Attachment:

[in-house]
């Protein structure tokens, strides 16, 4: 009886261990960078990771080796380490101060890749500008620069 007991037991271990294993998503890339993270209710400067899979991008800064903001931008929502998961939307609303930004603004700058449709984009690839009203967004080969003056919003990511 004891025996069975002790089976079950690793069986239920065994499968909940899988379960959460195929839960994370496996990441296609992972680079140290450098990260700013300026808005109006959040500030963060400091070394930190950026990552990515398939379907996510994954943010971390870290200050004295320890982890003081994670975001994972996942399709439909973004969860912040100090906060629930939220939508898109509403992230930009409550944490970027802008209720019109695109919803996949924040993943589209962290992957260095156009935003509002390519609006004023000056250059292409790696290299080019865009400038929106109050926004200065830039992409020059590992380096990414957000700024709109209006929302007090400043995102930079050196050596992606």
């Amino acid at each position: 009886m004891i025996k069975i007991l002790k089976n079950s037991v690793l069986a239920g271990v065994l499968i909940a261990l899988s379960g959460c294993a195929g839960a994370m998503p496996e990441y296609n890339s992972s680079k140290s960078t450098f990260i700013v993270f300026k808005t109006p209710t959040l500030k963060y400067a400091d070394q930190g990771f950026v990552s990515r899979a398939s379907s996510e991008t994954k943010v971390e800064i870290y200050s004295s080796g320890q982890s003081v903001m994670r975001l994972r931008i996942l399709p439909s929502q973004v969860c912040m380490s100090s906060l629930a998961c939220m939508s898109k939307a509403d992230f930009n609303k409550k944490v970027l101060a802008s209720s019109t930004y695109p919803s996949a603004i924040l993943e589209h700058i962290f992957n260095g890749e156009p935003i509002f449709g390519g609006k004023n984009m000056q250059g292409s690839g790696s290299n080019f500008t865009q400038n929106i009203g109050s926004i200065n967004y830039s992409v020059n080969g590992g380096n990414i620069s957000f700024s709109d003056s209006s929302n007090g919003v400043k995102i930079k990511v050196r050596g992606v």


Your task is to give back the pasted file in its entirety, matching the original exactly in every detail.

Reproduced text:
[in-house]
């Protein structure tokens, strides 16, 4: 009886261990960078990771080796380490101060890749500008620069 007991037991271990294993998503890339993270209710400067899979991008800064903001931008929502998961939307609303930004603004700058449709984009690839009203967004080969003056919003990511 004891025996069975002790089976079950690793069986239920065994499968909940899988379960959460195929839960994370496996990441296609992972680079140290450098990260700013300026808005109006959040500030963060400091070394930190950026990552990515398939379907996510994954943010971390870290200050004295320890982890003081994670975001994972996942399709439909973004969860912040100090906060629930939220939508898109509403992230930009409550944490970027802008209720019109695109919803996949924040993943589209962290992957260095156009935003509002390519609006004023000056250059292409790696290299080019865009400038929106109050926004200065830039992409020059590992380096990414957000700024709109209006929302007090400043995102930079050196050596992606």
């Amino acid at each position: 009886m004891i025996k069975i007991l002790k089976n079950s037991v690793l069986a239920g271990v065994l499968i909940a261990l899988s379960g959460c294993a195929g839960a994370m998503p496996e990441y296609n890339s992972s680079k140290s960078t450098f990260i700013v993270f300026k808005t109006p209710t959040l500030k963060y400067a400091d070394q930190g990771f950026v990552s990515r899979a398939s379907s996510e991008t994954k943010v971390e800064i870290y200050s004295s080796g320890q982890s003081v903001m994670r975001l994972r931008i996942l399709p439909s929502q973004v969860c912040m380490s100090s906060l629930a998961c939220m939508s898109k939307a509403d992230f930009n609303k409550k944490v970027l101060a802008s209720s019109t930004y695109p919803s996949a603004i924040l993943e589209h700058i962290f992957n260095g890749e156009p935003i509002f449709g390519g609006k004023n984009m000056q250059g292409s690839g790696s290299n080019f500008t865009q400038n929106i009203g109050s926004i200065n967004y830039s992409v020059n080969g590992g380096n990414i620069s957000f700024s709109d003056s209006s929302n007090g919003v400043k995102i930079k990511v050196r050596g992606v």